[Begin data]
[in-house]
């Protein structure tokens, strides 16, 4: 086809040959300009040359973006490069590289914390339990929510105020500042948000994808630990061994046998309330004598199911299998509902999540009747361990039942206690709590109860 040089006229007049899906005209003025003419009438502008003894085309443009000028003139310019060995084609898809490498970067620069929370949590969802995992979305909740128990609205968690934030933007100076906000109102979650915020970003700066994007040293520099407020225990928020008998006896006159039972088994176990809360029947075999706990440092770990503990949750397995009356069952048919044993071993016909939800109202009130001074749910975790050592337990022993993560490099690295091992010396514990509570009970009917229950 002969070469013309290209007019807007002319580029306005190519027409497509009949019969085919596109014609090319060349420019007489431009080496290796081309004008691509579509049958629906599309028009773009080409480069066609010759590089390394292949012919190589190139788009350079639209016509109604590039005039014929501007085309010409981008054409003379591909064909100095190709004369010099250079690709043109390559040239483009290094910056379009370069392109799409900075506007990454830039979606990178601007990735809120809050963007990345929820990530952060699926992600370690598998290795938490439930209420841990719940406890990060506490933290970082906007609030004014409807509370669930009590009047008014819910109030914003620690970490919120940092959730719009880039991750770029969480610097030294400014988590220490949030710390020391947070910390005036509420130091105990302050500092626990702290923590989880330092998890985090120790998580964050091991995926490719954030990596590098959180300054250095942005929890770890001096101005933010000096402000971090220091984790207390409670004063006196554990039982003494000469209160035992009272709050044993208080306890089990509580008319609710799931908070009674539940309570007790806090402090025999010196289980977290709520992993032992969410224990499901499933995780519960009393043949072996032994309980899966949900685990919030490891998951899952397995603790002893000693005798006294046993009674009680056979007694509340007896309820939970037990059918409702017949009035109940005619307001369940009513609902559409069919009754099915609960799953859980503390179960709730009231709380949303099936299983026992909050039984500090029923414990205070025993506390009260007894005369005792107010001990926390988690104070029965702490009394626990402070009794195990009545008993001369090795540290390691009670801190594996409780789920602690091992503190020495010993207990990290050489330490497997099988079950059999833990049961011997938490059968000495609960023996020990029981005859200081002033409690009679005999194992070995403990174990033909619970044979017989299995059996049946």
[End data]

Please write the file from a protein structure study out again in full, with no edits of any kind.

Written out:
[in-house]
């Protein structure tokens, strides 16, 4: 086809040959300009040359973006490069590289914390339990929510105020500042948000994808630990061994046998309330004598199911299998509902999540009747361990039942206690709590109860 040089006229007049899906005209003025003419009438502008003894085309443009000028003139310019060995084609898809490498970067620069929370949590969802995992979305909740128990609205968690934030933007100076906000109102979650915020970003700066994007040293520099407020225990928020008998006896006159039972088994176990809360029947075999706990440092770990503990949750397995009356069952048919044993071993016909939800109202009130001074749910975790050592337990022993993560490099690295091992010396514990509570009970009917229950 002969070469013309290209007019807007002319580029306005190519027409497509009949019969085919596109014609090319060349420019007489431009080496290796081309004008691509579509049958629906599309028009773009080409480069066609010759590089390394292949012919190589190139788009350079639209016509109604590039005039014929501007085309010409981008054409003379591909064909100095190709004369010099250079690709043109390559040239483009290094910056379009370069392109799409900075506007990454830039979606990178601007990735809120809050963007990345929820990530952060699926992600370690598998290795938490439930209420841990719940406890990060506490933290970082906007609030004014409807509370669930009590009047008014819910109030914003620690970490919120940092959730719009880039991750770029969480610097030294400014988590220490949030710390020391947070910390005036509420130091105990302050500092626990702290923590989880330092998890985090120790998580964050091991995926490719954030990596590098959180300054250095942005929890770890001096101005933010000096402000971090220091984790207390409670004063006196554990039982003494000469209160035992009272709050044993208080306890089990509580008319609710799931908070009674539940309570007790806090402090025999010196289980977290709520992993032992969410224990499901499933995780519960009393043949072996032994309980899966949900685990919030490891998951899952397995603790002893000693005798006294046993009674009680056979007694509340007896309820939970037990059918409702017949009035109940005619307001369940009513609902559409069919009754099915609960799953859980503390179960709730009231709380949303099936299983026992909050039984500090029923414990205070025993506390009260007894005369005792107010001990926390988690104070029965702490009394626990402070009794195990009545008993001369090795540290390691009670801190594996409780789920602690091992503190020495010993207990990290050489330490497997099988079950059999833990049961011997938490059968000495609960023996020990029981005859200081002033409690009679005999194992070995403990174990033909619970044979017989299995059996049946």